I was interviewing a bi-polar patient. I asked him how he would describe himself: “An altruistic lover of truth and beauty”. I then asked him how others would describe him: “Bit of a c*nt probably”.


In the age of information scarcity, individual reasoning capability was limited, in part, by how much knowledge one had access to. Books and libraries and higher education that required time, money, and often privilege to obtain.

In the age of information abundance, individual reasoning capability is mediated by the effectiveness of one’s ability to effectively sift through and critically evaluate the ever-multiplying body of world knowledge.

Perhaps your brain is better suited to the new world that has evolved around us.


This is my kooky theory: On the balance, everyone is pretty much average in terms of smarts, and it’s all a function of skill acquisition and the ability to interrogate ourselves about our own level of knowledge. Then it comes down to motivation and satisfaction. There is no such thing as genius and there’s no such thing as smarts. There’s really no meaning to those terms. I might even go so far as to say that I despise those concepts and our collective fascination with them.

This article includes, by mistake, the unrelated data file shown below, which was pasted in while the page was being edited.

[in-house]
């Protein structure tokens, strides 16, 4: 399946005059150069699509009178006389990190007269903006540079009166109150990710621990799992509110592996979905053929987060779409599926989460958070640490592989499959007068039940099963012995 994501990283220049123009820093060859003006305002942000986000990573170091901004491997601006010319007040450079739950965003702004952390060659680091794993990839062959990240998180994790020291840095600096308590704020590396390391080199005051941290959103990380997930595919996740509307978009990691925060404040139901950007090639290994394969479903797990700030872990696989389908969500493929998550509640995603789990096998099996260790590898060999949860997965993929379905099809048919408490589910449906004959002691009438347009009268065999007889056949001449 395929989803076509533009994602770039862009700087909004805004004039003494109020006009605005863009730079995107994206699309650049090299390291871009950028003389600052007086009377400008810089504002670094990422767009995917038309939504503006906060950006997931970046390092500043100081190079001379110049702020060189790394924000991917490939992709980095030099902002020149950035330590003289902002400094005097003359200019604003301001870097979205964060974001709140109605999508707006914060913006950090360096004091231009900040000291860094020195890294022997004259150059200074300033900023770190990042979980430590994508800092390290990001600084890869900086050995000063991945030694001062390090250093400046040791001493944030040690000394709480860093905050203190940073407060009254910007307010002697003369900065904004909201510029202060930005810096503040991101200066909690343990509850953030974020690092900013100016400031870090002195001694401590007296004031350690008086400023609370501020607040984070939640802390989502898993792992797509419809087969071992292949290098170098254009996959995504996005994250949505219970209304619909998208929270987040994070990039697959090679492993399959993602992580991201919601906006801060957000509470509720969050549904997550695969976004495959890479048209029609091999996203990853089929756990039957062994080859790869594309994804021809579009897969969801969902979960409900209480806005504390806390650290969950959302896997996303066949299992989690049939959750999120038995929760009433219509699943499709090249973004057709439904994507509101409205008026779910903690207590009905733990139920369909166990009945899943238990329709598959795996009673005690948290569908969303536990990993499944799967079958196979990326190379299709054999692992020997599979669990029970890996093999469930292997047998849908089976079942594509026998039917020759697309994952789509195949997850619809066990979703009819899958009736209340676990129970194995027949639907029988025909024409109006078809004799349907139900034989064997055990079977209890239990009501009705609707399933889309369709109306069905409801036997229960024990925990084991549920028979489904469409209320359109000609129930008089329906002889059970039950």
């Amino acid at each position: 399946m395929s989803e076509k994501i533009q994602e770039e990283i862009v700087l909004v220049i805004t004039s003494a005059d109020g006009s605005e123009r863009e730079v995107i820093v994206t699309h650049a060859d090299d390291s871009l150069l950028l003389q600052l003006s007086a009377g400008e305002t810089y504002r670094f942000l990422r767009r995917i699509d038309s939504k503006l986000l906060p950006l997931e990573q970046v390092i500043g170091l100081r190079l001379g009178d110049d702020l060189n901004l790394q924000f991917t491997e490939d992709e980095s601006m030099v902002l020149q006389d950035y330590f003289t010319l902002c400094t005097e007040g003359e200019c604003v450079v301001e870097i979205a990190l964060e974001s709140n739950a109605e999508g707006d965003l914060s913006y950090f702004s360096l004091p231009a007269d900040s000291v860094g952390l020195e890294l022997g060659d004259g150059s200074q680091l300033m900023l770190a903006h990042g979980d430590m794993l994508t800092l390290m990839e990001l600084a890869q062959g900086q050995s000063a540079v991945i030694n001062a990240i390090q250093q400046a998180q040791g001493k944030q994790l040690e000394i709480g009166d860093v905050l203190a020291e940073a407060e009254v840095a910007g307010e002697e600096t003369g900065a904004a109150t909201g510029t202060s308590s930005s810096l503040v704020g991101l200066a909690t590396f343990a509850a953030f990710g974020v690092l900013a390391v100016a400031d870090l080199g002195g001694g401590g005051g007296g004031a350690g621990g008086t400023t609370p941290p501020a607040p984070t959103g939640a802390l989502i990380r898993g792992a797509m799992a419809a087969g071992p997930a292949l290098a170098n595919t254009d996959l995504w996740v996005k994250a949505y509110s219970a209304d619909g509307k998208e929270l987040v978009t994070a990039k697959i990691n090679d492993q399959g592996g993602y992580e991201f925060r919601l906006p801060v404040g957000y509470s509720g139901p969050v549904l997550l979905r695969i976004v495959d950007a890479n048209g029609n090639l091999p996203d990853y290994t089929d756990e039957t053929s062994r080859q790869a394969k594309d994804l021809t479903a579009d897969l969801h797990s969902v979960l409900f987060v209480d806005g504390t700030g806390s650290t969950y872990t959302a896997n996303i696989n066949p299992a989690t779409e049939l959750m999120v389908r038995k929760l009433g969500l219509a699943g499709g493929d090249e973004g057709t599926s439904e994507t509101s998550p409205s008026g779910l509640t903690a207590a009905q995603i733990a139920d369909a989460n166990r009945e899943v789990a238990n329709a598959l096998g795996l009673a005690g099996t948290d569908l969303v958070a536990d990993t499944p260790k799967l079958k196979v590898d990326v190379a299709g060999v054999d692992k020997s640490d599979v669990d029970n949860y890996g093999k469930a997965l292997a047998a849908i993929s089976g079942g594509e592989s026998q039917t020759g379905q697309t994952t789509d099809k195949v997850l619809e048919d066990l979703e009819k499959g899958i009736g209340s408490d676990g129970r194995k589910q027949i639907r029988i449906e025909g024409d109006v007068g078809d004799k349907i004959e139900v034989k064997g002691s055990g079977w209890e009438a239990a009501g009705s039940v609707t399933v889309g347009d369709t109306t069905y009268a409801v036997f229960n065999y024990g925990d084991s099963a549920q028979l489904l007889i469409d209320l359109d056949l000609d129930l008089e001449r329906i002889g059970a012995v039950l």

There are a select few people, like Srinivasa Ramanujan or Aristotle who were called to their intellectual pursuits by something bordering on the miraculous. People who, by all accounts just seem to be cognitive accidents of human evolution. But to a certain extent I feel like “anyone” can be a DaVinci or a Feynman. These were people who were incredibly good at the process of analysis and synthesis. They were people who looked at what was around them and built with what was available. “Anyone” can do that. “Anyone” who has had the right set of life circumstances, luck, and/or resources, and who has learned the importance of knowing what they don’t know has access to real, useful, important knowledge.